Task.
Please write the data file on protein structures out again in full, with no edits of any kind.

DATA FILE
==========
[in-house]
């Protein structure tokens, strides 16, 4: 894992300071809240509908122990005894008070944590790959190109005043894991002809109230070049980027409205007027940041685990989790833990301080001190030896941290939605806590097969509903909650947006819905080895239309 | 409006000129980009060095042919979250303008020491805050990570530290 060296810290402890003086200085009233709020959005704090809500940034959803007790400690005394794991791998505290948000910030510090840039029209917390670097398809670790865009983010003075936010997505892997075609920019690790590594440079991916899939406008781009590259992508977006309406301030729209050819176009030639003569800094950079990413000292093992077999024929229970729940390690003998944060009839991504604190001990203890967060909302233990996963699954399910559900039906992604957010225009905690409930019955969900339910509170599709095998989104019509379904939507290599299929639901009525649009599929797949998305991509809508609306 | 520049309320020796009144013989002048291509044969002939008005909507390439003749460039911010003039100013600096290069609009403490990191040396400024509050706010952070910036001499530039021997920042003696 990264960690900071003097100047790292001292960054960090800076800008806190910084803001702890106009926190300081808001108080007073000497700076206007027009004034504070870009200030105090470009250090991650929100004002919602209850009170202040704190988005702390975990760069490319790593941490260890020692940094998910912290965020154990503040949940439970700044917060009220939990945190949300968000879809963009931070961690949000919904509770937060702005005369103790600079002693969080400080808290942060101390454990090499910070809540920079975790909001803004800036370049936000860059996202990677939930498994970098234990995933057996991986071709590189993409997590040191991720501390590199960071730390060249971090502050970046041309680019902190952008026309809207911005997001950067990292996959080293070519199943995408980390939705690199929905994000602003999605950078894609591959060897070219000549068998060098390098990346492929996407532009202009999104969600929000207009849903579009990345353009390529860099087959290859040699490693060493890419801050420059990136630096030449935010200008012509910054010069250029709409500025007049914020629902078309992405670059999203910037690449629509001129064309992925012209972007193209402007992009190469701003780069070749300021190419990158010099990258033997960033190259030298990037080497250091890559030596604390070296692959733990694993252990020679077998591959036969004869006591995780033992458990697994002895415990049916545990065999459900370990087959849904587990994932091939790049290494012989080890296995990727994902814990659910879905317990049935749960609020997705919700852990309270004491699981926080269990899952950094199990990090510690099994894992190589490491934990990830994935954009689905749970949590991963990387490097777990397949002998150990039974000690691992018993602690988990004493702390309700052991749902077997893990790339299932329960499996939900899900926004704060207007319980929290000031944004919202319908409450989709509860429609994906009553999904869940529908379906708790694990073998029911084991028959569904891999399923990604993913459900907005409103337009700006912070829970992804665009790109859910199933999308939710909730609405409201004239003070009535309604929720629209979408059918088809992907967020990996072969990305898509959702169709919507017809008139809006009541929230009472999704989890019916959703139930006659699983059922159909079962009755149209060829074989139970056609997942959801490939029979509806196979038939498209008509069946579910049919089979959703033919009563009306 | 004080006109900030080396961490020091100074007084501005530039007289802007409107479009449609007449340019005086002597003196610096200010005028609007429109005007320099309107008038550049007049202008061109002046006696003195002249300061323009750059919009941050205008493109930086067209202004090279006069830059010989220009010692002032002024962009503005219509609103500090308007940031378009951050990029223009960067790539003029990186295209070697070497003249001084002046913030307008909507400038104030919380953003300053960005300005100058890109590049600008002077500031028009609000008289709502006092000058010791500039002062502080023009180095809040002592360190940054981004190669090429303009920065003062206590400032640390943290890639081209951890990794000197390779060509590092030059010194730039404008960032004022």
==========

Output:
[in-house]
């Protein structure tokens, strides 16, 4: 894992300071809240509908122990005894008070944590790959190109005043894991002809109230070049980027409205007027940041685990989790833990301080001190030896941290939605806590097969509903909650947006819905080895239309 | 409006000129980009060095042919979250303008020491805050990570530290 060296810290402890003086200085009233709020959005704090809500940034959803007790400690005394794991791998505290948000910030510090840039029209917390670097398809670790865009983010003075936010997505892997075609920019690790590594440079991916899939406008781009590259992508977006309406301030729209050819176009030639003569800094950079990413000292093992077999024929229970729940390690003998944060009839991504604190001990203890967060909302233990996963699954399910559900039906992604957010225009905690409930019955969900339910509170599709095998989104019509379904939507290599299929639901009525649009599929797949998305991509809508609306 | 520049309320020796009144013989002048291509044969002939008005909507390439003749460039911010003039100013600096290069609009403490990191040396400024509050706010952070910036001499530039021997920042003696 990264960690900071003097100047790292001292960054960090800076800008806190910084803001702890106009926190300081808001108080007073000497700076206007027009004034504070870009200030105090470009250090991650929100004002919602209850009170202040704190988005702390975990760069490319790593941490260890020692940094998910912290965020154990503040949940439970700044917060009220939990945190949300968000879809963009931070961690949000919904509770937060702005005369103790600079002693969080400080808290942060101390454990090499910070809540920079975790909001803004800036370049936000860059996202990677939930498994970098234990995933057996991986071709590189993409997590040191991720501390590199960071730390060249971090502050970046041309680019902190952008026309809207911005997001950067990292996959080293070519199943995408980390939705690199929905994000602003999605950078894609591959060897070219000549068998060098390098990346492929996407532009202009999104969600929000207009849903579009990345353009390529860099087959290859040699490693060493890419801050420059990136630096030449935010200008012509910054010069250029709409500025007049914020629902078309992405670059999203910037690449629509001129064309992925012209972007193209402007992009190469701003780069070749300021190419990158010099990258033997960033190259030298990037080497250091890559030596604390070296692959733990694993252990020679077998591959036969004869006591995780033992458990697994002895415990049916545990065999459900370990087959849904587990994932091939790049290494012989080890296995990727994902814990659910879905317990049935749960609020997705919700852990309270004491699981926080269990899952950094199990990090510690099994894992190589490491934990990830994935954009689905749970949590991963990387490097777990397949002998150990039974000690691992018993602690988990004493702390309700052991749902077997893990790339299932329960499996939900899900926004704060207007319980929290000031944004919202319908409450989709509860429609994906009553999904869940529908379906708790694990073998029911084991028959569904891999399923990604993913459900907005409103337009700006912070829970992804665009790109859910199933999308939710909730609405409201004239003070009535309604929720629209979408059918088809992907967020990996072969990305898509959702169709919507017809008139809006009541929230009472999704989890019916959703139930006659699983059922159909079962009755149209060829074989139970056609997942959801490939029979509806196979038939498209008509069946579910049919089979959703033919009563009306 | 004080006109900030080396961490020091100074007084501005530039007289802007409107479009449609007449340019005086002597003196610096200010005028609007429109005007320099309107008038550049007049202008061109002046006696003195002249300061323009750059919009941050205008493109930086067209202004090279006069830059010989220009010692002032002024962009503005219509609103500090308007940031378009951050990029223009960067790539003029990186295209070697070497003249001084002046913030307008909507400038104030919380953003300053960005300005100058890109590049600008002077500031028009609000008289709502006092000058010791500039002062502080023009180095809040002592360190940054981004190669090429303009920065003062206590400032640390943290890639081209951890990794000197390779060509590092030059010194730039404008960032004022």